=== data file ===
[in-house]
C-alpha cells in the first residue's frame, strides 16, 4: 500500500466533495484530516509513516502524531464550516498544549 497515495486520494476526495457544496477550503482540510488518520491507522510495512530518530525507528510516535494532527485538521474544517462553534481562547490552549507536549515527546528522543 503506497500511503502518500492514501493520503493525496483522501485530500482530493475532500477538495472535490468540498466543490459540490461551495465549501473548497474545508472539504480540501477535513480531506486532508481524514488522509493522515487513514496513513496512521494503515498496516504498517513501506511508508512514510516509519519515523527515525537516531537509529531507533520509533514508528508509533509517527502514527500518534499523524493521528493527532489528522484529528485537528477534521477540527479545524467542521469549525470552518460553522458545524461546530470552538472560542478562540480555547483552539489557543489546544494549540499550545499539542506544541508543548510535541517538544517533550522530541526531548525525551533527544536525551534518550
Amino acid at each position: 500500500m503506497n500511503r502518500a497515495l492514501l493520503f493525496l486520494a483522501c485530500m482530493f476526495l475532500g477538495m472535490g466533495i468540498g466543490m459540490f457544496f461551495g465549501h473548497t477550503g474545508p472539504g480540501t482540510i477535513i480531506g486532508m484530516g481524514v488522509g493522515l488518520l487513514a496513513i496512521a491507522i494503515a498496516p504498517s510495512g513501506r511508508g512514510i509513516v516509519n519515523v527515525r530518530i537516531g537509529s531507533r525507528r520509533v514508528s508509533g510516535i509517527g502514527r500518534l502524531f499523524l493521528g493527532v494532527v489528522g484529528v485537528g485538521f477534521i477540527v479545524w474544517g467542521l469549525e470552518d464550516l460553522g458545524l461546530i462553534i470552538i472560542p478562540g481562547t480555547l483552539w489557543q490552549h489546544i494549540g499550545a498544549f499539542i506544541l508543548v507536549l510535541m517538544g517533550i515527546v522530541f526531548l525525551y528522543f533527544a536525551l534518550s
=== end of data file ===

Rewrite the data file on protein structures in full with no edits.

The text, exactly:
[in-house]
C-alpha cells in the first residue's frame, strides 16, 4: 500500500466533495484530516509513516502524531464550516498544549 497515495486520494476526495457544496477550503482540510488518520491507522510495512530518530525507528510516535494532527485538521474544517462553534481562547490552549507536549515527546528522543 503506497500511503502518500492514501493520503493525496483522501485530500482530493475532500477538495472535490468540498466543490459540490461551495465549501473548497474545508472539504480540501477535513480531506486532508481524514488522509493522515487513514496513513496512521494503515498496516504498517513501506511508508512514510516509519519515523527515525537516531537509529531507533520509533514508528508509533509517527502514527500518534499523524493521528493527532489528522484529528485537528477534521477540527479545524467542521469549525470552518460553522458545524461546530470552538472560542478562540480555547483552539489557543489546544494549540499550545499539542506544541508543548510535541517538544517533550522530541526531548525525551533527544536525551534518550
Amino acid at each position: 500500500m503506497n500511503r502518500a497515495l492514501l493520503f493525496l486520494a483522501c485530500m482530493f476526495l475532500g477538495m472535490g466533495i468540498g466543490m459540490f457544496f461551495g465549501h473548497t477550503g474545508p472539504g480540501t482540510i477535513i480531506g486532508m484530516g481524514v488522509g493522515l488518520l487513514a496513513i496512521a491507522i494503515a498496516p504498517s510495512g513501506r511508508g512514510i509513516v516509519n519515523v527515525r530518530i537516531g537509529s531507533r525507528r520509533v514508528s508509533g510516535i509517527g502514527r500518534l502524531f499523524l493521528g493527532v494532527v489528522g484529528v485537528g485538521f477534521i477540527v479545524w474544517g467542521l469549525e470552518d464550516l460553522g458545524l461546530i462553534i470552538i472560542p478562540g481562547t480555547l483552539w489557543q490552549h489546544i494549540g499550545a498544549f499539542i506544541l508543548v507536549l510535541m517538544g517533550i515527546v522530541f526531548l525525551y528522543f533527544a536525551l534518550s